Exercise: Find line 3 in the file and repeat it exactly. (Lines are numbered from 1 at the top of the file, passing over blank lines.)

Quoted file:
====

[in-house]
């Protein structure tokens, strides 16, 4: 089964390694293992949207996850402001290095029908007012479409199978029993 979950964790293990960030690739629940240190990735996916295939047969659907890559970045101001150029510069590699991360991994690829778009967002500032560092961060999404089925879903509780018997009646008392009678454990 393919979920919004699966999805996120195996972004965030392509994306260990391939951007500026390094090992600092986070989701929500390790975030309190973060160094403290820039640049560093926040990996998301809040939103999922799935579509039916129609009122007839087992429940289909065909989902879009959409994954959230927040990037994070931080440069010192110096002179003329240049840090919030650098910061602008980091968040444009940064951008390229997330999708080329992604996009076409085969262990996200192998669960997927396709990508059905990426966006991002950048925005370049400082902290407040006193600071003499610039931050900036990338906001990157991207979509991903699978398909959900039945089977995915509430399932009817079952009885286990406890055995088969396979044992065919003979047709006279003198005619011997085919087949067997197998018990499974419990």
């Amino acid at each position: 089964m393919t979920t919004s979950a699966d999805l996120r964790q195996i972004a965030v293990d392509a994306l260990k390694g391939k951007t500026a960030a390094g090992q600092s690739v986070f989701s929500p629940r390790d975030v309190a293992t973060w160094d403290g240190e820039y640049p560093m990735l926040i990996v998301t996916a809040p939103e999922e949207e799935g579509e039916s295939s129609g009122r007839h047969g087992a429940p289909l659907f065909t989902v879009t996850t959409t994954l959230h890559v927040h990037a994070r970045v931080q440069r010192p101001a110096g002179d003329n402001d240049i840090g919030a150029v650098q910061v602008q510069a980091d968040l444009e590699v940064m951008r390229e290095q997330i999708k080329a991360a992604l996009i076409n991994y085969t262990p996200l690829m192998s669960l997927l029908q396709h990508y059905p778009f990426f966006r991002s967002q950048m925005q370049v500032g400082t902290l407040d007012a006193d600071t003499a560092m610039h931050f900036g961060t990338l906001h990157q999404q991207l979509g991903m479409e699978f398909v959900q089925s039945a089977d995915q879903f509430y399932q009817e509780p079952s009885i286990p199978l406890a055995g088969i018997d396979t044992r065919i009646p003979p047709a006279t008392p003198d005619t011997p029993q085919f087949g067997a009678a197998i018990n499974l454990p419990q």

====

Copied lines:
């Amino acid at each position: 089964m393919t979920t919004s979950a699966d999805l996120r964790q195996i972004a965030v293990d392509a994306l260990k390694g391939k951007t500026a960030a390094g090992q600092s690739v986070f989701s929500p629940r390790d975030v309190a293992t973060w160094d403290g240190e820039y640049p560093m990735l926040i990996v998301t996916a809040p939103e999922e949207e799935g579509e039916s295939s129609g009122r007839h047969g087992a429940p289909l659907f065909t989902v879009t996850t959409t994954l959230h890559v927040h990037a994070r970045v931080q440069r010192p101001a110096g002179d003329n402001d240049i840090g919030a150029v650098q910061v602008q510069a980091d968040l444009e590699v940064m951008r390229e290095q997330i999708k080329a991360a992604l996009i076409n991994y085969t262990p996200l690829m192998s669960l997927l029908q396709h990508y059905p778009f990426f966006r991002s967002q950048m925005q370049v500032g400082t902290l407040d007012a006193d600071t003499a560092m610039h931050f900036g961060t990338l906001h990157q999404q991207l979509g991903m479409e699978f398909v959900q089925s039945a089977d995915q879903f509430y399932q009817e509780p079952s009885i286990p199978l406890a055995g088969i018997d396979t044992r065919i009646p003979p047709a006279t008392p003198d005619t011997p029993q085919f087949g067997a009678a197998i018990n499974l454990p419990q």